Airlines Welcome Four-Legged Family Members As Cabin Passengers As Thousands Flee From Wildfires (TWEETS)

My province is on fire. More than a week ago, wildfires near the town of Fort McMurray, Alberta (in north-west Canada) invaded the town. The fires destroyed everything– houses, power-lines, and town infrastructure. The entire town of more than 80,000 people was evaucated. The forest fire is still not contained.

Many evacuees drove out of town, clogging the highways that were not built for this type of mass exodus.

People drove until they ran out of gas, then they left their vehicles on the side of the road, presumably hitching rides with those with fuller thanks. It looked like the opening scene from a post-apocalyptic thriller.

Almost immediately, Albertans started filling jerry cans with gasoline and driving toward Fort Mac to help out. The hashtag #AlbertaStrong started trending. Several nearby oil companies’ camps welcomed evacuees, and began flying them out of town to the two largest Alberta cities: Edmonton, and my city, Calgary.

One of the most heart-warming aspects of the evacuees’ trip out of town was the focus on pet safety and well-being.

Folks starting driving back into Fort McMurray to rescue pets and farm animals that had been left behind. (We’re tough, in Alberta. And kind of bad*ss.) Facebook pages started springing up to connect lost pets with their families. Airlines transporting evacuees allowed animals to fly in the coach, rather than in the cargo hold.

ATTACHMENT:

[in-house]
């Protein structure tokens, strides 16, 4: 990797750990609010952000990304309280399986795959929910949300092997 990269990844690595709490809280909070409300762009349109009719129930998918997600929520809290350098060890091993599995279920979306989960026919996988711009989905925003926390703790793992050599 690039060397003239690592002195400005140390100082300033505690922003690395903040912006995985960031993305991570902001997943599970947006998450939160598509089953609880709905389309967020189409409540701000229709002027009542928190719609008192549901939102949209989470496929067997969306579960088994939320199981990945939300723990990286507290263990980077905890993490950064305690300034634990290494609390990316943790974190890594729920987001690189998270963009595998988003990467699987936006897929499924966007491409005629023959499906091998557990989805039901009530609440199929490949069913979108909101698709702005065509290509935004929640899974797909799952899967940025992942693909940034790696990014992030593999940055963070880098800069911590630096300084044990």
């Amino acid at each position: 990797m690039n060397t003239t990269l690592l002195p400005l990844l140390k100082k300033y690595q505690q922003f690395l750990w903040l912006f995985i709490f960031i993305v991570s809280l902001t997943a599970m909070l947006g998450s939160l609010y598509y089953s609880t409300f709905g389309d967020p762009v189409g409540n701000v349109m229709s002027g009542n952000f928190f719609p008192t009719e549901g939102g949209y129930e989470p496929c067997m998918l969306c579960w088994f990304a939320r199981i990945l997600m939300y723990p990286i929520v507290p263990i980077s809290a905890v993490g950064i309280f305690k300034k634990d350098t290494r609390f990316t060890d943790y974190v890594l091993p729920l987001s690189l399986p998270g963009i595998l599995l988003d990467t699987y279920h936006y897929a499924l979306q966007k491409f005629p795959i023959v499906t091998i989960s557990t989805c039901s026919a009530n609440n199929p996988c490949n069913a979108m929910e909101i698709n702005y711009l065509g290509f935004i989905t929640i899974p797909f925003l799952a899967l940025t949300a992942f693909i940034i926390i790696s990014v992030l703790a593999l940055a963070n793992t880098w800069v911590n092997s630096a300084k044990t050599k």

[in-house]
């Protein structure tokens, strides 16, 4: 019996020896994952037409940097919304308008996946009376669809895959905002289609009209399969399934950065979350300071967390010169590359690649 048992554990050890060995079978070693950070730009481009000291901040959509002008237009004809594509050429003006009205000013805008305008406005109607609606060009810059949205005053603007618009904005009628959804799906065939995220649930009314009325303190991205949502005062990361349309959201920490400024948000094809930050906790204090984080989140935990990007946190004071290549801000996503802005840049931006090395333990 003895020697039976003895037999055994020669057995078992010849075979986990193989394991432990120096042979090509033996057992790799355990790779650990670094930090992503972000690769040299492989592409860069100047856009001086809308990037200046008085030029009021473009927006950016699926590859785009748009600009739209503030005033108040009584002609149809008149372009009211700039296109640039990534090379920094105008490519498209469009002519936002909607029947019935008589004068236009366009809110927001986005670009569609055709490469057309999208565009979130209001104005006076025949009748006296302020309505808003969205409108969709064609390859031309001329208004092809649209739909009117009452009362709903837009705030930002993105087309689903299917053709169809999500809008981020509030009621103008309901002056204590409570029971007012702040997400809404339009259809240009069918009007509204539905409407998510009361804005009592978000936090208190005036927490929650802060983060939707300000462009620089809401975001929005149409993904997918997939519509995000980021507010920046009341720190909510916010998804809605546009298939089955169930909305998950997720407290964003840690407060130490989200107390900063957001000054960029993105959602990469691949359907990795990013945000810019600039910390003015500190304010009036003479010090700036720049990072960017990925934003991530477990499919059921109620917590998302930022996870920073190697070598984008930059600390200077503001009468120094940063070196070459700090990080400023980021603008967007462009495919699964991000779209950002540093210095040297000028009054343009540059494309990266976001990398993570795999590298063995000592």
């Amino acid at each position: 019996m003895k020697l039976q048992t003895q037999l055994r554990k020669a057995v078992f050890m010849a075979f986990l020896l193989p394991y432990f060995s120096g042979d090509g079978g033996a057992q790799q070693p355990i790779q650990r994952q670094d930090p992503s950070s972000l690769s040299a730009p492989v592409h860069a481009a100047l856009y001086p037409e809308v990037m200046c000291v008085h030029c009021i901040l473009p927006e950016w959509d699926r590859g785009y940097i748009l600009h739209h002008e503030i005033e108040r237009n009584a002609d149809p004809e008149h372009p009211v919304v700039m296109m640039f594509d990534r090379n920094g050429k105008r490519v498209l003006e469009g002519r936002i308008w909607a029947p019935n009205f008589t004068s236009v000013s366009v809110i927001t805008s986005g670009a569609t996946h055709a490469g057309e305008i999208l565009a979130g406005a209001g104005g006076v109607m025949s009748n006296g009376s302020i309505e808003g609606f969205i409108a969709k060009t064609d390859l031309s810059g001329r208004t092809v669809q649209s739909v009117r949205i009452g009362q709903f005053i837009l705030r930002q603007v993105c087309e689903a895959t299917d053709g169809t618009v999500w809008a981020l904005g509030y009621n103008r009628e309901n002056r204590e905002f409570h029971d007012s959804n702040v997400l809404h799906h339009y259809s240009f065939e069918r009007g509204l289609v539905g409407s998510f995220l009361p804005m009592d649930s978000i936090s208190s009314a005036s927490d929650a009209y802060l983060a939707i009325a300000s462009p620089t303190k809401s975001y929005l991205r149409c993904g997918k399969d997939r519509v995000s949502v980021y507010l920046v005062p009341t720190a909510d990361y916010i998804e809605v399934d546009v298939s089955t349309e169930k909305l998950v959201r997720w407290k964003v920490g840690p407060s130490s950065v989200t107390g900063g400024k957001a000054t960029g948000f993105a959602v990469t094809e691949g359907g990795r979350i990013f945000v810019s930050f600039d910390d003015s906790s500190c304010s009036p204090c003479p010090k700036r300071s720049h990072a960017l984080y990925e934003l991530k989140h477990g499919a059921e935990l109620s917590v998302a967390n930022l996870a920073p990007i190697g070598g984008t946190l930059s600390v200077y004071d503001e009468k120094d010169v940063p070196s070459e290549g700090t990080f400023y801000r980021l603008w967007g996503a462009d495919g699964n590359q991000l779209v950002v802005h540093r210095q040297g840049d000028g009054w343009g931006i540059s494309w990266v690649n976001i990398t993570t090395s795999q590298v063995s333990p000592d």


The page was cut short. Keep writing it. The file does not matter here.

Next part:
I volunteered with my two daughters at the airport for one of the oil companies flying evacuees out, to drive folks to their new Calgary homes. There were dog treats and a water bowl set up. I was told that before we had arrived, someone had flown with their lizard.

WestJet and Canadian North airlines changed their policies in the emergency. Both airlines adapted to support the human and animal evacuees, and to treat them with dignity and care.

As of writing, there are over 88,000 human Fort McMurray residents staying elsewhere, plus many more non-human evacuees.

The provincial and federal governments have pledged to help rebuild. The current estimate for the cost of rebuilding the town is around $9 billion CAD. If you want to donate to the relief effort, you can donate to the Red Cross here. All Red Cross donations will be matched by the Canadian government.

H/t The Dodo.